Great post, if some of these sites had made the little tweaks Dan and Glenn suggest they’d be so much better.

    Only thing I’d disagree with is the LEGO, the fundamentals of lego is it’s a building block – you start at the bottom and build up. So the bottom up site design is a no-brainer for me and the red scroll bar makes it reasonably obvious you are at the bottom of the page.

    I think there some hang up in the comments on ‘user experience’, for me this talks about usability within exepriential sites, it’s like documentaries vs art house movies. If you want to know how much a Toyota costs you’re obviously not going to find it on a site called ‘On Toyota’s Mind’

  10. 460

    Well first i have a normal internet connection, and i don´t have to wait much to see many of the sites, second the websites listed here are mostly personal, creative or experimental websites, the main function is to entertain more than inform, usability and functionaltity here can´t be compared to informative websites or websites made for everyone, these website are target specific, some have technical problems (coding) more than usability problems i guess. For example i love self titled navigation and grid limited, why? because they innovate, they get out of the box, and they inspire me and others to go far and create new things, to rethink over common and granted ideas and that defines the target as the creatives and studios wordwide, not common people (non creative), and why not? What’s the problem? Don´t put everything on the same plate. I can create something that don´t follow rules or standards and show that experience to other artists ou simple curious out there, to share and exchange ideas. Rules were made to be broken, we just need to know why we’re breaking them :D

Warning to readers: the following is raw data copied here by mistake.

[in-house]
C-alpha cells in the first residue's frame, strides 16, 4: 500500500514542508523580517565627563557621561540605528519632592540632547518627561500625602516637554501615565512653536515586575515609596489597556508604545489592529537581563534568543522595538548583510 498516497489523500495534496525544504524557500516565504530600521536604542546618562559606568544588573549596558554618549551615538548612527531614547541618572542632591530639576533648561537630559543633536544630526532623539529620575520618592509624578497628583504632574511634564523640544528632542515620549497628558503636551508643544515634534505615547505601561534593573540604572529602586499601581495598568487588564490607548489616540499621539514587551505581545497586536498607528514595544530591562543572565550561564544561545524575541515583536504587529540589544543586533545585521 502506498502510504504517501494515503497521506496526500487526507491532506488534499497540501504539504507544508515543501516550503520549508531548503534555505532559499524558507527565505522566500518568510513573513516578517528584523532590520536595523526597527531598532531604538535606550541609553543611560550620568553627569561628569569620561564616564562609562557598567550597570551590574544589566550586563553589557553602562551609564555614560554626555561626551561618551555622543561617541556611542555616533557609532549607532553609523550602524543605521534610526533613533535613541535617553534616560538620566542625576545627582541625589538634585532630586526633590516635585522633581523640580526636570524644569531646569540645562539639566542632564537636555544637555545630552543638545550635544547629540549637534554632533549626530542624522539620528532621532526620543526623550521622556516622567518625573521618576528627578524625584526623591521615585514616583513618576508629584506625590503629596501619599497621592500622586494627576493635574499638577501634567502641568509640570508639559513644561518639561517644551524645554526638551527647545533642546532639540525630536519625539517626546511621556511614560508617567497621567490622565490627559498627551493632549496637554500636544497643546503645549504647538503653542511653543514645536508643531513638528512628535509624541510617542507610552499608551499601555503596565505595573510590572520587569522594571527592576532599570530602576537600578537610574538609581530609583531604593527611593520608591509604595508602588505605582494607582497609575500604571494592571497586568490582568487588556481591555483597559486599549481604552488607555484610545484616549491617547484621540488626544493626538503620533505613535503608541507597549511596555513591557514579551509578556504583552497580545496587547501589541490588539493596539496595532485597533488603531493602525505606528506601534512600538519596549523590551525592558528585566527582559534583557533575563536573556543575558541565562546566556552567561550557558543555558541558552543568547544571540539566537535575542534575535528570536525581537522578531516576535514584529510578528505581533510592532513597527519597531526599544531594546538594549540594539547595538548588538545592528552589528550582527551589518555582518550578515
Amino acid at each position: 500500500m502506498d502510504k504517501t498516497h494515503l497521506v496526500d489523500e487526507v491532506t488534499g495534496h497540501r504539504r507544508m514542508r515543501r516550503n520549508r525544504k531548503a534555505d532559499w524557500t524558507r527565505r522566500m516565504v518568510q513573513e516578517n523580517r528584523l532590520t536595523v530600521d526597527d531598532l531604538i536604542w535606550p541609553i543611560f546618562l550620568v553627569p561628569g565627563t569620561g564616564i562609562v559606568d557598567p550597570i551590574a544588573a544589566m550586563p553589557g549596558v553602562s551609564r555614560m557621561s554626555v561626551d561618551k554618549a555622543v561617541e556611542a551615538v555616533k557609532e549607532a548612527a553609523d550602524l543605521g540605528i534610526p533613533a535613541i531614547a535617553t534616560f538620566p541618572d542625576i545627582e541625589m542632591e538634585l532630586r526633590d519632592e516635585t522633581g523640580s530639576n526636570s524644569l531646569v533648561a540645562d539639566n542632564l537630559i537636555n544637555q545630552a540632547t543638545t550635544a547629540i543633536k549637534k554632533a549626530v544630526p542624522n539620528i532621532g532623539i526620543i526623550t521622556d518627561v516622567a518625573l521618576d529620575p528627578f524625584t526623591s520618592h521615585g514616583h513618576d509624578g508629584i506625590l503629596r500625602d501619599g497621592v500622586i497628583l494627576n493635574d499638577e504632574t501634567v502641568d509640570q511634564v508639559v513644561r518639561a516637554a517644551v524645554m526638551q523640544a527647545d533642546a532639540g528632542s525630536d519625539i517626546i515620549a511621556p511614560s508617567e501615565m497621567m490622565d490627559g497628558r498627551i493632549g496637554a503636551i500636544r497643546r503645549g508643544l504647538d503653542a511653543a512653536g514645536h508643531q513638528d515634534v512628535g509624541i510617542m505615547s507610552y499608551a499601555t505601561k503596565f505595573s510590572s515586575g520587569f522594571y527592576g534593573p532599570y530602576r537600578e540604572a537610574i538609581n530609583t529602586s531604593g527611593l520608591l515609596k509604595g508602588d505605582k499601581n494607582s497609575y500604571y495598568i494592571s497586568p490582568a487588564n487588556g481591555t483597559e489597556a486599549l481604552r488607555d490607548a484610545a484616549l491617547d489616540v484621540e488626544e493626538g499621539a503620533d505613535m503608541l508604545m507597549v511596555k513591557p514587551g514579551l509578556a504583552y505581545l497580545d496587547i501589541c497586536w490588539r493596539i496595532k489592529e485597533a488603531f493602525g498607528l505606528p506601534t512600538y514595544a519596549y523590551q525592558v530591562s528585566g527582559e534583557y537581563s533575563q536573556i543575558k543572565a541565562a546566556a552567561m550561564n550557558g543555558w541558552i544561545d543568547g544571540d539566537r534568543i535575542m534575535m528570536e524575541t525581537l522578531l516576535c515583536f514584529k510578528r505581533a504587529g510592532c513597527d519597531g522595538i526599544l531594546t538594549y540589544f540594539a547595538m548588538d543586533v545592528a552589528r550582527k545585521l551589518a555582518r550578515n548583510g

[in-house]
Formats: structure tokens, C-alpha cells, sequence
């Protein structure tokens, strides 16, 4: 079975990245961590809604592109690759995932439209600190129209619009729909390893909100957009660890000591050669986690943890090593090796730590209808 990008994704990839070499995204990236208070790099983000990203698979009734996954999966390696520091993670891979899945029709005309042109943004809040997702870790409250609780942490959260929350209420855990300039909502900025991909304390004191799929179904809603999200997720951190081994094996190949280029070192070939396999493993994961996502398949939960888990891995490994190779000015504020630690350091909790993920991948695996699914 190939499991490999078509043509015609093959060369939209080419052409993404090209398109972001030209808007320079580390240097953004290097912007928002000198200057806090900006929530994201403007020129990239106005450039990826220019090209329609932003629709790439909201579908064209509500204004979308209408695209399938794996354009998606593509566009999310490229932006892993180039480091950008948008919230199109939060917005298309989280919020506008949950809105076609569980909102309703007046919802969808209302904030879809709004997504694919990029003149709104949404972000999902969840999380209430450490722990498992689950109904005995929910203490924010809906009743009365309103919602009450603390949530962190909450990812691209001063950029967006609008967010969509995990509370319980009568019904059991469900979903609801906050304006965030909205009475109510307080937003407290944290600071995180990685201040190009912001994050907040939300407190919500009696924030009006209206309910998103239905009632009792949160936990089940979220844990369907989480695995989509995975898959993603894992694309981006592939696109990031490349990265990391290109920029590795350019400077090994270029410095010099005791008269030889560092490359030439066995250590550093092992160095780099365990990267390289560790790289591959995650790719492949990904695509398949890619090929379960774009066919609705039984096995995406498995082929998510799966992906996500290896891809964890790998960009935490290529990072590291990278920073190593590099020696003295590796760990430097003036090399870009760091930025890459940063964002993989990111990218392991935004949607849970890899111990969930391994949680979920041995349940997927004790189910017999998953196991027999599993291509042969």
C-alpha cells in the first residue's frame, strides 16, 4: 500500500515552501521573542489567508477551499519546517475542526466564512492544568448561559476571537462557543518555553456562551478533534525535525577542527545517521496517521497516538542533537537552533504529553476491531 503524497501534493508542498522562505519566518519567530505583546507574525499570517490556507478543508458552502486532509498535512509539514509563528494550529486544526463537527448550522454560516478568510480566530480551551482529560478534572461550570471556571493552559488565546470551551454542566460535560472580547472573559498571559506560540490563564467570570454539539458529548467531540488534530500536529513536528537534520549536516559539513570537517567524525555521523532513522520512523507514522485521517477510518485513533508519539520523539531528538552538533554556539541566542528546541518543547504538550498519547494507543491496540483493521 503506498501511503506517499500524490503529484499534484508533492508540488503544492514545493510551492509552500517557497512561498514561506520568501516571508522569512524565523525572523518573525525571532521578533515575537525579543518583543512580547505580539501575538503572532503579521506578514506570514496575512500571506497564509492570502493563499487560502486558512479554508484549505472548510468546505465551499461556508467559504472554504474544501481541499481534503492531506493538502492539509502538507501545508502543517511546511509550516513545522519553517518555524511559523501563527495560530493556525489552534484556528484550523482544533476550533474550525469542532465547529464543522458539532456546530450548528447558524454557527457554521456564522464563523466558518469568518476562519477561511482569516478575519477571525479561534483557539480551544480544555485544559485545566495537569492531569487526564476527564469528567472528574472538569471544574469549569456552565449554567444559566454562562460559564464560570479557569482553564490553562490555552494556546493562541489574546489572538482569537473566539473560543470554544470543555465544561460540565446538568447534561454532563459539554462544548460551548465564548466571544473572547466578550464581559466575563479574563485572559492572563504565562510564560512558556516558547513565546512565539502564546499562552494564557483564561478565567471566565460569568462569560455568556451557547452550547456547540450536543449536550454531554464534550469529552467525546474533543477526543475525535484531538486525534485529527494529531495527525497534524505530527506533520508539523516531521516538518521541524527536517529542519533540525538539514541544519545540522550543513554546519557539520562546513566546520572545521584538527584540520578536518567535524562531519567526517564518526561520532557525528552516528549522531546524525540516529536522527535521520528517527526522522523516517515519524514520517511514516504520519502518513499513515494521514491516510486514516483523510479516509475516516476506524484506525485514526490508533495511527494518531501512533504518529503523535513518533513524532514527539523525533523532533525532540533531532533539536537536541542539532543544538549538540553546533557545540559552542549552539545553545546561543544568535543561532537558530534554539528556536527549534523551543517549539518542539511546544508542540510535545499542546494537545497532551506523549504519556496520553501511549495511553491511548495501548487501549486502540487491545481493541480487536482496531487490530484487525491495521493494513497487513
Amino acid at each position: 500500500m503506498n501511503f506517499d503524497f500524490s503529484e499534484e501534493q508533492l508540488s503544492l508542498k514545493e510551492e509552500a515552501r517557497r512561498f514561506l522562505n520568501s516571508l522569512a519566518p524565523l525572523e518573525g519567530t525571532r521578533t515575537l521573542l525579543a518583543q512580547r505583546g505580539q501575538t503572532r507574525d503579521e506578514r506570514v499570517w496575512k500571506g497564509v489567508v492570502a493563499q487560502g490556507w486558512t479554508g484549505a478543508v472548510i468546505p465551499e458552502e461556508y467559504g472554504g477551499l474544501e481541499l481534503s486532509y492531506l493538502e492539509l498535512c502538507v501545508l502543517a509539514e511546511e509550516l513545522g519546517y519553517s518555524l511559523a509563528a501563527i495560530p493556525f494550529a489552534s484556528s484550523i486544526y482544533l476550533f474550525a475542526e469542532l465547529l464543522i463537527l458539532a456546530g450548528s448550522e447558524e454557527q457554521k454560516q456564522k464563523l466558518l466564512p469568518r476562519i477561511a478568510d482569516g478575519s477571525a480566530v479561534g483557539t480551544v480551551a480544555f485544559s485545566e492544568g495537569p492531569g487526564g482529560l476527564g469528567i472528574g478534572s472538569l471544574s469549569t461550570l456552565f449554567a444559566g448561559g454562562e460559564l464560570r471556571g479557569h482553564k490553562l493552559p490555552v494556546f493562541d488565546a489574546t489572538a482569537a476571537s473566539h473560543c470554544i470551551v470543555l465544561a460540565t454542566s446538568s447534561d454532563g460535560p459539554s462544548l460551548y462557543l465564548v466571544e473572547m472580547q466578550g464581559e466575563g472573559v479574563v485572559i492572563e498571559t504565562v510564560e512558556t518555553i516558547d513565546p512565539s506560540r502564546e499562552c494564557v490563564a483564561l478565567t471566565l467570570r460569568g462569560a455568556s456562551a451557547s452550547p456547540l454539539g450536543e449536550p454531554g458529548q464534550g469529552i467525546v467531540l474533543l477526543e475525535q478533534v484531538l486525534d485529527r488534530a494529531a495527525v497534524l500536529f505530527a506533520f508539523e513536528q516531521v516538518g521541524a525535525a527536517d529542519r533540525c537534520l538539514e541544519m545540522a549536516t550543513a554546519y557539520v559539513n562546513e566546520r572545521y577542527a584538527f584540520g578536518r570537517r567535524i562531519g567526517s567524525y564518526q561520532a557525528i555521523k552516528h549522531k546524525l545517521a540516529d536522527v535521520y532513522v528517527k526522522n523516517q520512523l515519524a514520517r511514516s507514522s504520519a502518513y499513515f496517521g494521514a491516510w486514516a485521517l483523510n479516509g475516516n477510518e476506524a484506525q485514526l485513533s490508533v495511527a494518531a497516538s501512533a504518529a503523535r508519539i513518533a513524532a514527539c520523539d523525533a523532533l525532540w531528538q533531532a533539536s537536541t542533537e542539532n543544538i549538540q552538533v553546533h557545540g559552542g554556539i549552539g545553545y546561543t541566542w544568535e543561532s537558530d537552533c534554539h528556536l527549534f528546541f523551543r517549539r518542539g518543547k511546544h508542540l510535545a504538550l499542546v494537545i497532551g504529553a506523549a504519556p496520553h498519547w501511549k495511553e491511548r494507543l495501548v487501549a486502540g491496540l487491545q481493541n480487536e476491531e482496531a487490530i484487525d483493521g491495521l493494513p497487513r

PS:. One more thing, like it or not we’re all here discussing usabillity and other questions related to user experiences because of them, so i think they manage to make some revolutions after all. They got our attention :D

    • 511

      I agree. Most of the sites above are campaign or agency sites. Their strategy is to be perceived as different and creative. However, I must admit that these sites lack a wealth of content and genuine functions, which are two critical factors in sustaining traffic in the long term. Also, I could put on a Jakob Nielsen’s hat, and criticise any interface elements that are unconventional and unapparent. Nonetheless, despite all the negative aspects I could raise, I have to say that, if their main strategy is to send a sweet brand message through a visual-rich interface experience, they did well. Their visual executions are interesting enough to intrigue users to click around. Of couse, as a user, if I have a specific purpose in mind, say buying something, I would certainly find all the distractions frustrating. And I think the author came from this angle – which I also agree.

      It seems that many comments relate unusable websites with Flash. I have to disagree. You can certainly create unusable websites with web standard technology. In fact, I suspect that many people will try to achieve high level of interactivity with web standard technology in the future – just to prove that they are part of the latest HTML5 experimentalists or have the technical capacity to do so. I think is more correct to say, it’s more likely to build unusable websites with Flash because it has no limitations. When web standard technology has no limitations and little cross-browser issues, it will be the same.